July 10, 2018
How do you know you’re getting the right cut of beef for both your BBQ and your budget? With terms like AA and AAA, Dry Aging, Wet Aging, it might seem confusing to choose the right cut.
Beef Tenderness & Aging: What’s With the letters?
Beef in Canada is graded by the Canadian Beef Grading Agency. Accredited by the Canadian Food Inspection Agency, this not-for-profit agency is tasked with delivering services for beef in Canada. The grade standards are set by the Federal Government based on recommendations from the industry and government, and all meat packers and processors must follow the same set of rules so customers get uniformity and quality, no matter where they buy their beef.
Beef is given different grades, and they’re not all that different from the grades you’d see on a school report card. Part of the grading process involves evaluating firmness, color, texture of the fat and the marbling of the Rib Eye muscle and that’s how they determine the grade - Canada A, AA or AAA. A has a slight trace of marbling, while AAA is the highest amount of marbling, once it leaves the processing plant.
Calgary Co-op meat departments only carry the two top grades; AA and AAA, and as you may have read, Co-op stocks Only Alberta Beef.
After processing, beef can be sold as is, or it can be aged. Aging has a few key benefits.
All About Aging Only Alberta Beef
Aging can drastically improve tenderness and taste of beef.
“During the aging process the natural enzymes inside the meat break down the muscle tissue and make it more tender and flavourful,” explains James Lelonde, Meat Operations Manager, Calgary Co-operative Association Limited. “You can guarantee tenderness when you age the product, and that improves the dining experience. In fact, you could have a double-A aged product eat just as well as a Triple-A product that hasn't been aged.”
Setting Co-op’s meat department apart from competitors is that all Co-op’s AA and AAA beef is aged. AA beef is aged for 14 days, while AAA beef is aged 21 days.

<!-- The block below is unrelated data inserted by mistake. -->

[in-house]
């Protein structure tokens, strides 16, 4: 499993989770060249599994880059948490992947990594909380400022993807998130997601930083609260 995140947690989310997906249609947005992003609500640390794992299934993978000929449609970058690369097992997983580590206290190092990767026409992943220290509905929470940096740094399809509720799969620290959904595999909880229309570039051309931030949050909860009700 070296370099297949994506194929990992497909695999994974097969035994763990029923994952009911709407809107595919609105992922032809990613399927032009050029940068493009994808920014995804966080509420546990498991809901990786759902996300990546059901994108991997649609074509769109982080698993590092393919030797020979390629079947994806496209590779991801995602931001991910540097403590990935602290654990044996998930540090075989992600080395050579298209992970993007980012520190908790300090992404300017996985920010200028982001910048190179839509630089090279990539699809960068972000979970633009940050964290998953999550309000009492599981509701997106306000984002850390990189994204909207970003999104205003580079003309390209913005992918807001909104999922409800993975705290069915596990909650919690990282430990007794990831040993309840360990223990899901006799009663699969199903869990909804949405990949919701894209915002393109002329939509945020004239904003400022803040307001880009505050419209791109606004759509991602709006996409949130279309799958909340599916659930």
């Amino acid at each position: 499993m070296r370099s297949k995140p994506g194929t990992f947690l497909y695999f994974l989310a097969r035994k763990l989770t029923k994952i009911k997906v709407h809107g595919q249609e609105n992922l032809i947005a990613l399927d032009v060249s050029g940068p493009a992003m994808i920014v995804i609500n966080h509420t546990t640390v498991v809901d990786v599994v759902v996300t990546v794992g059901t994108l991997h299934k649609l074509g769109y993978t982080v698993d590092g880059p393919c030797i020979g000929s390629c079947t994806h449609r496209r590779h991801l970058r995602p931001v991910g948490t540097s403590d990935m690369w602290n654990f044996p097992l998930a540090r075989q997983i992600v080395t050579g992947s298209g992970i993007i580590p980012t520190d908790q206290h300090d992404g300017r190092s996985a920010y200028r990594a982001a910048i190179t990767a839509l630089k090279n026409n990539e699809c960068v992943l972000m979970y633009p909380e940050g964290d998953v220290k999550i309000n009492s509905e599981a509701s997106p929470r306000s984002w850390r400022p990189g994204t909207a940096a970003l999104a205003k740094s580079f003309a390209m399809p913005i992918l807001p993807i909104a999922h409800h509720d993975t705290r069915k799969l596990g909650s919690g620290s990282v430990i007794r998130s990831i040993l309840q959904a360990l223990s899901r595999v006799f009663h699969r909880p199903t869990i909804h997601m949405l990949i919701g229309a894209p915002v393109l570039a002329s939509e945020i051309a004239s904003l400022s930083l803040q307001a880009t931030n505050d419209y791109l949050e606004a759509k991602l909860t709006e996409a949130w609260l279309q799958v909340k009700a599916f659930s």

What Can Aging Do?
Lelonde adds, “When beef has been properly aged before serving it has a deeper richer flavour and increased tenderness. There are two primary ways of properly aging beef: Wet Aging and Dry Aging.”
Wet Aging is how most meat today is aged. Sealed in cryovac packaging to protect it from air, the meat sits in a cool environment and is allowed time for those enzymes that can make meat tough, to loosen up.
Only Alberta Beef: Dry Aging at Co-op
Dry Aging is a longstanding technique that can also deliver unparalleled flavour. That’s why Co-op’s meat department also offers a 28 day Dry Aged AAA beef.
“With our Dry Age, you may have seen those cases in some of the stores in the meat department, where we display the beef inside a controlled environment,” says Lelonde. “That's an old school way of aging the product. You build up an outer crust which is technically a type of mould that we remove later, but it has the effect of sealing the meat inside. This method gives you a much nuttier, richer and more buttery flavour in the meat, and it’s the best quality we carry.”
Lelonde explains that aging can have a profound effect on beef quality. While some other meat purveyors may stock AAA beef, Co-op is the only Calgary-area grocer to use aging, guaranteeing additional tenderness and flavour, whether you choose AA, AAA, or Dry Aged. You may see beef that’s been aged longer than 28 days, but Lelonde says that after that, there really isn’t much noticeable benefit.
“We think of our AA Aged beef as everyday beef, which is definitely superior quality, adds Lelonde. “AAA Aged is special, and the Dry Aged is the pinnacle of fine beef available in our stores. How do you choose? Sometimes it's about who you want to impress on any given day!”
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